J.J. O'Connor, whose life was forever changed after a hockey accident left him paralyzed at age 16, will speak about his path of recuperation and rediscovery of self at the Schaumburg Business Association "Good Morning Schaumburg" forum.
The event will be held at 7:30 a.m. Tuesday at Chandler's Chop House and Banquets, 401 N. Roselle Road. The nonmember event price is $35.
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While a high school senior in 1996 at Loyola Academy in Wilmette, O'Connor was skating in his first game of the hockey season when a hit sent him headfirst into the boards. Instantly paralyzed from the neck down and diagnosed as an incomplete quadriplegic, O'Connor's hope would bend, but never break.
After nine months of rehabilitation, he repeated his senior year at Loyola. On graduation day, the three steps he took across stage to receive his diploma were met with thunderous applause. From there, a Chicago Blackhawks Alumni Scholarship, and later, a Lake Forest College scholarship, helped O'Connor to graduate from the college cum laude with a major in business.
Voted to receive the Tamara Lee Welfer Senior Award, he gave the Lake Forest College commencement address. The event was aired on "Good Morning America."
Today, O'Connor divides his time between giving motivational talks to business, civic, educational and sports groups, and co-owning several Sports Clips men's salon franchises throughout the suburbs. In his free time, he retains his faith in medical advances and adaptive technology for those with quadriplegic injuries. He continues to exercise daily on a specialized treadmill, and follows a regime that includes electro-stim therapy, acupuncture and massage therapy.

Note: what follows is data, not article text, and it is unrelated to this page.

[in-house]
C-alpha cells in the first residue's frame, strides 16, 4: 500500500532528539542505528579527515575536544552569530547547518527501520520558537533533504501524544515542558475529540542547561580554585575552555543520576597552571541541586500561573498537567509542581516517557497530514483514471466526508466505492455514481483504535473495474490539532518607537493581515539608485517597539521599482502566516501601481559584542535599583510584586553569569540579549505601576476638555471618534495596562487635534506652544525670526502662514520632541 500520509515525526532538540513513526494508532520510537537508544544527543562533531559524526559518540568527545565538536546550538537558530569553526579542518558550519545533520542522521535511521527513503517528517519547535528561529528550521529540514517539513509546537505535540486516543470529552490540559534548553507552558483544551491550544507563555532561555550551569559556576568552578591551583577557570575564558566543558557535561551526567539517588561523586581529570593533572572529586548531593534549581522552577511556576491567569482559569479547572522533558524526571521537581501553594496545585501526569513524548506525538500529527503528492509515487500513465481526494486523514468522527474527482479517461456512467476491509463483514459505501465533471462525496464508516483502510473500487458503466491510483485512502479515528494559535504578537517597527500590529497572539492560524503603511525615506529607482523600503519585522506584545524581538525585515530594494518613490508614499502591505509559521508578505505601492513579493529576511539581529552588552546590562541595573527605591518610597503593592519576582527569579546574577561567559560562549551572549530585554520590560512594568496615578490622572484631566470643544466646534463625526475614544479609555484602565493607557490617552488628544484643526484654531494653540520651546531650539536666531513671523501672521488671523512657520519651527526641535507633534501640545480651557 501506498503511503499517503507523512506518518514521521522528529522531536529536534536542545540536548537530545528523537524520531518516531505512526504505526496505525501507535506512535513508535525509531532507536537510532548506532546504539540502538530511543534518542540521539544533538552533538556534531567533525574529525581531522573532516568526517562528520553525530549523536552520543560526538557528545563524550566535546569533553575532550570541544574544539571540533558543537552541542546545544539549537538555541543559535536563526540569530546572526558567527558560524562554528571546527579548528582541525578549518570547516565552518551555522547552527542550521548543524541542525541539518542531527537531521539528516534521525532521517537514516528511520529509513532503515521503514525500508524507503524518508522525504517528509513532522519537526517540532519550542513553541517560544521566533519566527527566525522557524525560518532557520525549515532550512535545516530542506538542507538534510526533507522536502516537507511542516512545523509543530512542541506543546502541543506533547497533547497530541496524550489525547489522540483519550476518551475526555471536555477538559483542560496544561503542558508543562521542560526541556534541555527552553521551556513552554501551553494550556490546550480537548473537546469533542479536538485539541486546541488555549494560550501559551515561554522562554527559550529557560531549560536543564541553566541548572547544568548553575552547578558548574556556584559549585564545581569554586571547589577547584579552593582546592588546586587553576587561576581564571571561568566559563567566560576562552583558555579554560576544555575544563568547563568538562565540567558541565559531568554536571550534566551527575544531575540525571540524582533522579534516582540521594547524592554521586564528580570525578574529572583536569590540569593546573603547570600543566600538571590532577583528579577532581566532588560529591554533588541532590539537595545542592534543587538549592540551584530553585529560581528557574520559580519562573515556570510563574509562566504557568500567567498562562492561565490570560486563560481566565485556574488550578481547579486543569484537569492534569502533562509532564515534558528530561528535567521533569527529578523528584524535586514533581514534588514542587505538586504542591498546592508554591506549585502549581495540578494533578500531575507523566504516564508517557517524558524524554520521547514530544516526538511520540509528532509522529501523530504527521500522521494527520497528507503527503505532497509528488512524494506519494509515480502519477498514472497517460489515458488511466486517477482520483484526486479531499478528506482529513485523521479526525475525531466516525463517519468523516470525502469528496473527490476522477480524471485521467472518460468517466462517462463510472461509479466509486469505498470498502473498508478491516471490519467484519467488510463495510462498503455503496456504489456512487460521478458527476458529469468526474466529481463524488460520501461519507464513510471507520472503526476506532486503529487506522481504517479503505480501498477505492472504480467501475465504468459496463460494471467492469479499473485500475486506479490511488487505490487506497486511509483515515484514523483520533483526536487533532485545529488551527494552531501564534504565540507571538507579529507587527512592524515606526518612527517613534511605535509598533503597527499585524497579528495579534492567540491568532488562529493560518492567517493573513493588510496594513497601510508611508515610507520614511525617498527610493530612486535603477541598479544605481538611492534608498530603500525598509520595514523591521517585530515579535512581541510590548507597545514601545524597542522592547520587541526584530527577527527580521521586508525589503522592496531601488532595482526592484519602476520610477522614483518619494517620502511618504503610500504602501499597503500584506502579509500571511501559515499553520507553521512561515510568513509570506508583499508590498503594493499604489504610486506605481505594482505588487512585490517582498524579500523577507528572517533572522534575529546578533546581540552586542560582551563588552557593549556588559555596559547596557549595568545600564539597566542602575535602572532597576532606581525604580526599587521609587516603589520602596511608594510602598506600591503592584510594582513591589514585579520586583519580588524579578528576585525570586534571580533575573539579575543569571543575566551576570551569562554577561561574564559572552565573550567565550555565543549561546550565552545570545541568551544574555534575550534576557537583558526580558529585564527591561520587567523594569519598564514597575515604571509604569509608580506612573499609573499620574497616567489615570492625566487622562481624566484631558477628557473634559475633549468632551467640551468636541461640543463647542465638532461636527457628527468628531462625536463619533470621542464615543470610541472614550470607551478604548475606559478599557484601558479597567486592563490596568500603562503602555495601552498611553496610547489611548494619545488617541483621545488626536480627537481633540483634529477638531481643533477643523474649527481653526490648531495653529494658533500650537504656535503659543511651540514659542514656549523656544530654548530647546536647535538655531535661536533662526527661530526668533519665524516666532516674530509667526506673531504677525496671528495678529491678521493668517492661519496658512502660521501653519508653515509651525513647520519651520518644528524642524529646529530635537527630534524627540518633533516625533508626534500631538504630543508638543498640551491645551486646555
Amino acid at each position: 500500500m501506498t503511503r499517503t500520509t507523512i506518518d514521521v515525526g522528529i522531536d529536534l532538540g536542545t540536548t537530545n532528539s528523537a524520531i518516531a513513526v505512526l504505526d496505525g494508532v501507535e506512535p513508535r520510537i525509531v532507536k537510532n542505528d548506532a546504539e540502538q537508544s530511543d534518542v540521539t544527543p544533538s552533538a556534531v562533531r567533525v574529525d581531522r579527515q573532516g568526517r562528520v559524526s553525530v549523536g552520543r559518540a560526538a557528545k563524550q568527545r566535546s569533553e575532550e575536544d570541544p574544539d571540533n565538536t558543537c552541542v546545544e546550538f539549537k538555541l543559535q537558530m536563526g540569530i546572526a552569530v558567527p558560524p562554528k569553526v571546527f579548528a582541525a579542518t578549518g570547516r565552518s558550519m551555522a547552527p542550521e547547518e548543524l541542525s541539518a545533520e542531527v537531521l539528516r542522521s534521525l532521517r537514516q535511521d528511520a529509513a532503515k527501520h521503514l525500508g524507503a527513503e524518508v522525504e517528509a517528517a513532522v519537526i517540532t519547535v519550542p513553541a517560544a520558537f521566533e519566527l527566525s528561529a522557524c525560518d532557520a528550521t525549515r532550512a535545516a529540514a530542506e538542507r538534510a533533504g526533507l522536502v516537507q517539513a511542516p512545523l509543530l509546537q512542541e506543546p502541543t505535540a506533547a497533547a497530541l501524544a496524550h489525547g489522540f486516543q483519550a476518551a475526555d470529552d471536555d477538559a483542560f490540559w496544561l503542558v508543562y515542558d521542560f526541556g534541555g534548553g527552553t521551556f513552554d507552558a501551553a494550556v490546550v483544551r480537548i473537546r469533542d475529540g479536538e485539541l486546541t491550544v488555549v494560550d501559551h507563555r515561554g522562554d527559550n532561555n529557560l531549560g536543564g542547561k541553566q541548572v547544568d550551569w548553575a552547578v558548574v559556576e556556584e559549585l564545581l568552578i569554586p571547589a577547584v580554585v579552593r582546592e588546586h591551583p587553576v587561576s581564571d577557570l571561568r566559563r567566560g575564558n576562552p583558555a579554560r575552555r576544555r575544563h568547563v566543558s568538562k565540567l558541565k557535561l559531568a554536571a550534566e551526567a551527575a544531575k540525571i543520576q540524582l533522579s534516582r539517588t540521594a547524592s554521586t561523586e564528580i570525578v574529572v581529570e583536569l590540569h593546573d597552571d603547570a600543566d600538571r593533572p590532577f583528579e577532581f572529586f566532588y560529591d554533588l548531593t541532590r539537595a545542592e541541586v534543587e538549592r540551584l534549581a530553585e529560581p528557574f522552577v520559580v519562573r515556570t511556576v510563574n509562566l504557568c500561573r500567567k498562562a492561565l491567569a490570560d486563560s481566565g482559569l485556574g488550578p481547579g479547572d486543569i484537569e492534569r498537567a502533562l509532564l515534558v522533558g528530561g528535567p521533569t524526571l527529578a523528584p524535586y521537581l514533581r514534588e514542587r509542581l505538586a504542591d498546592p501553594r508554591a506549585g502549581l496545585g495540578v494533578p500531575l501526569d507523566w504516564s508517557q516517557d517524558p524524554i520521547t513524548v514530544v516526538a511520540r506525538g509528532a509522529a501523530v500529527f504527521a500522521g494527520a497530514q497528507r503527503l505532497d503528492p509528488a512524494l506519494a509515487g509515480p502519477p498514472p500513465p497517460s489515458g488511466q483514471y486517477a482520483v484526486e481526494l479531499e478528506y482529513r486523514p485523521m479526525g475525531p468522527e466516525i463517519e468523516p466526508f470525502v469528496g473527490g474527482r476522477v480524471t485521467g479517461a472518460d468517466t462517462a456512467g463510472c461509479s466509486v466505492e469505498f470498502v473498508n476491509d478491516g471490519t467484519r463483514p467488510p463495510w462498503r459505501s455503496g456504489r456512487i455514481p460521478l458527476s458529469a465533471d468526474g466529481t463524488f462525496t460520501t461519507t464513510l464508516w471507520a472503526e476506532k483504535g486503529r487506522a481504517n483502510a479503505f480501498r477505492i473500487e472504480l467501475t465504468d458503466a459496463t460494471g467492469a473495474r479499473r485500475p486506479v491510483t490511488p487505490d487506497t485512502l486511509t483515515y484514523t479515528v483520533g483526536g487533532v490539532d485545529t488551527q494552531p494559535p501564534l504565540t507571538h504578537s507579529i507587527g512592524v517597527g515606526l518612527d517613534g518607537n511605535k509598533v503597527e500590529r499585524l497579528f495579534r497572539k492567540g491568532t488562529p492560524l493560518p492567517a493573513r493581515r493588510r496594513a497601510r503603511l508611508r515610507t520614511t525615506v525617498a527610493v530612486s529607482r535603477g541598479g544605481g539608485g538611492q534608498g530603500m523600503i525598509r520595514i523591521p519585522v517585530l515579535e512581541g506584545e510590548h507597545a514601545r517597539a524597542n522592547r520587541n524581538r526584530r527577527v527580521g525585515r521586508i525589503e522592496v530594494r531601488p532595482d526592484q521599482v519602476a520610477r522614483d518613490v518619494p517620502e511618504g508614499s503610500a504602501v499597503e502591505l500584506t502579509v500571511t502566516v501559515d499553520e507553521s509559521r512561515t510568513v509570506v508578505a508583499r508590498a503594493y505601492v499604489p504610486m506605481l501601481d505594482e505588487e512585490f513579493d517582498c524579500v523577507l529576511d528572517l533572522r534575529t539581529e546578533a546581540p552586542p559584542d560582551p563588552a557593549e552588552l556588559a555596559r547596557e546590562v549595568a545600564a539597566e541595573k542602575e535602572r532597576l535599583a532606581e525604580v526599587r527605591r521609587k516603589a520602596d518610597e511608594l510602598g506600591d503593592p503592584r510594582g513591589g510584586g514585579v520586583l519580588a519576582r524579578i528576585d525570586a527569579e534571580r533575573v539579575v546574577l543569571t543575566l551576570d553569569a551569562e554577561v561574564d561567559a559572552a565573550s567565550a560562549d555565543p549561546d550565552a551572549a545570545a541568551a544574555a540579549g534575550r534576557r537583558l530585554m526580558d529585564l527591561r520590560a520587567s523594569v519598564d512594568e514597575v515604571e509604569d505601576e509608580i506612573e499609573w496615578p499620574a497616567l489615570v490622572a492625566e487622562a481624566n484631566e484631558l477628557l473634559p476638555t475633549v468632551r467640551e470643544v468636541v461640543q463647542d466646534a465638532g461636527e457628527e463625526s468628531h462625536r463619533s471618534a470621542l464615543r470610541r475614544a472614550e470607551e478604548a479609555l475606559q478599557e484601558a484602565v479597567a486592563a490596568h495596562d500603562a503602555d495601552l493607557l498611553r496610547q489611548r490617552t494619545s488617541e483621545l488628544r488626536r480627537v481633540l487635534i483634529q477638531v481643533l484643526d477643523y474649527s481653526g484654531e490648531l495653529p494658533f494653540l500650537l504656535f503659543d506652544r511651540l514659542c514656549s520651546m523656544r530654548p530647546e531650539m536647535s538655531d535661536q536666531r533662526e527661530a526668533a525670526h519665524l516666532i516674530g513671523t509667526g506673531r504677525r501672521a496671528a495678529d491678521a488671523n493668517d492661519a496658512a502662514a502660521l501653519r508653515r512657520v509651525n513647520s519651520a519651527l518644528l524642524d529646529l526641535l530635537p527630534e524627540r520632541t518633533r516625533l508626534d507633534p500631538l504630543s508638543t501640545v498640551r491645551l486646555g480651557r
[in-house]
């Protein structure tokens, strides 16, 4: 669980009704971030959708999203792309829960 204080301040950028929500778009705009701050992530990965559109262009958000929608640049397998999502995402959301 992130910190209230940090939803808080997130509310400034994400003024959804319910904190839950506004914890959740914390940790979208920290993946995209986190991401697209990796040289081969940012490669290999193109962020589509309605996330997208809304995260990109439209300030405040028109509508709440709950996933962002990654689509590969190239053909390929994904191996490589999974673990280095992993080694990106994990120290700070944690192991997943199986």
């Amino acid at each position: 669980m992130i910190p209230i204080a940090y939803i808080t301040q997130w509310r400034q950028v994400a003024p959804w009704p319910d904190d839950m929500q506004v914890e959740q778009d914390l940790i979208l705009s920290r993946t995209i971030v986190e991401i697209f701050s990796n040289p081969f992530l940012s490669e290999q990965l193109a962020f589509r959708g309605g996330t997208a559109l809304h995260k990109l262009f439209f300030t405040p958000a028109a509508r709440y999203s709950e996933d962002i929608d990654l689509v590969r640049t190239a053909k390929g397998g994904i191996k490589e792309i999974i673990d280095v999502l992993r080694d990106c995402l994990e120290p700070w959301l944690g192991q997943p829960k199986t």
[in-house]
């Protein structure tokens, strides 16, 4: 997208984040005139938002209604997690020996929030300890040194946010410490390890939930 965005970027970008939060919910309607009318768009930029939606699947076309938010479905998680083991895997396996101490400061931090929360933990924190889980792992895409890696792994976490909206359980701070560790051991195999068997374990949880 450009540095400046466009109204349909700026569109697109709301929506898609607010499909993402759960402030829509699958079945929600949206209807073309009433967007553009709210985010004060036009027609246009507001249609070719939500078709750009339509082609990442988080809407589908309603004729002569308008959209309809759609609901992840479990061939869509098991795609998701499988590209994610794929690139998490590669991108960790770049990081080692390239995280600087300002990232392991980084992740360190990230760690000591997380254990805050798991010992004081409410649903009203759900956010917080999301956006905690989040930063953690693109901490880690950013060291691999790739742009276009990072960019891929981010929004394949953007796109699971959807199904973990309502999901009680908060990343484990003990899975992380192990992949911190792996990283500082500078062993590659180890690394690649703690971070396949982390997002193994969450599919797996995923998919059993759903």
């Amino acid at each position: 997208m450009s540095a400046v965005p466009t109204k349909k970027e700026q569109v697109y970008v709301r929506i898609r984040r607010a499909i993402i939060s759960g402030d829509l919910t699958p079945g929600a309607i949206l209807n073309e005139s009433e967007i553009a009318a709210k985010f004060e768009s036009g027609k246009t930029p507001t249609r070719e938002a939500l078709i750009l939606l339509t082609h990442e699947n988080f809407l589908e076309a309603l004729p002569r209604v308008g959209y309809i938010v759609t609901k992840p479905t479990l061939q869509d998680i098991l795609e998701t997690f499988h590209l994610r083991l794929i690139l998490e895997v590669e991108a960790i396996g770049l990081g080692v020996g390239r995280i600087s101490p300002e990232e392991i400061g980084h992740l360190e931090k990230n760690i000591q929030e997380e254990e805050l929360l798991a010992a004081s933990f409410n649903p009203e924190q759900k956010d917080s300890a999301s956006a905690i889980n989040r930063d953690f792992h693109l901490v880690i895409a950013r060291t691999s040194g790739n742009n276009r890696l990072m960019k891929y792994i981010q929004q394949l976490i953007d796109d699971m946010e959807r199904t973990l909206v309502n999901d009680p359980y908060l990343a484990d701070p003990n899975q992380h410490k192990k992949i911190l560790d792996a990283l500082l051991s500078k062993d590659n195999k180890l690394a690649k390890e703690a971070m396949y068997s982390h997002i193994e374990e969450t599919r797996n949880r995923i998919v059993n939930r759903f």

"J.J. is one of the most determined and most genuine young men you'll ever meet," said Don Grossnickle, an Arlington Heights deacon who chronicled O'Connor's recovery in a new, self-published biography "Unbreakable Resilience."
O'Connor was one of eight "broken neck boys" whom Grossnickle met with his charitable organization, Gridiron Alliance. The nonprofit provides programming, resources and guidance to student-athletes who have suffered spinal cord injuries. The book will be available for purchase after O'Connor's discussion.
Grossnickle was most impressed by O'Connor's renewal and re-purpose gained from personally reaching out directly to the spinal cord-injured players -- often within days after their accidents. O'Connor made friends with paralyzed prep football players Rob Komosa (Rolling Meadows High School, 1999) and Rocky Clark (Eisenhower High School, 2000).
"J.J. felt a tremendous sense of purpose from helping those who would follow with similar injuries," Grossnickle said. "He'll tell you that these experiences transformed his life. It brought him both peace and purpose."
O'Connor is the chairman of USA Hockey's Disabled Sports Sector, where he oversees adaptive versions of hockey for those with special needs. He also works with the U.S. Olympic Committee to promote para-Olympic activities, and continues to visit those with recent spinal cord injuries at the Rehabilitation Institute of Chicago.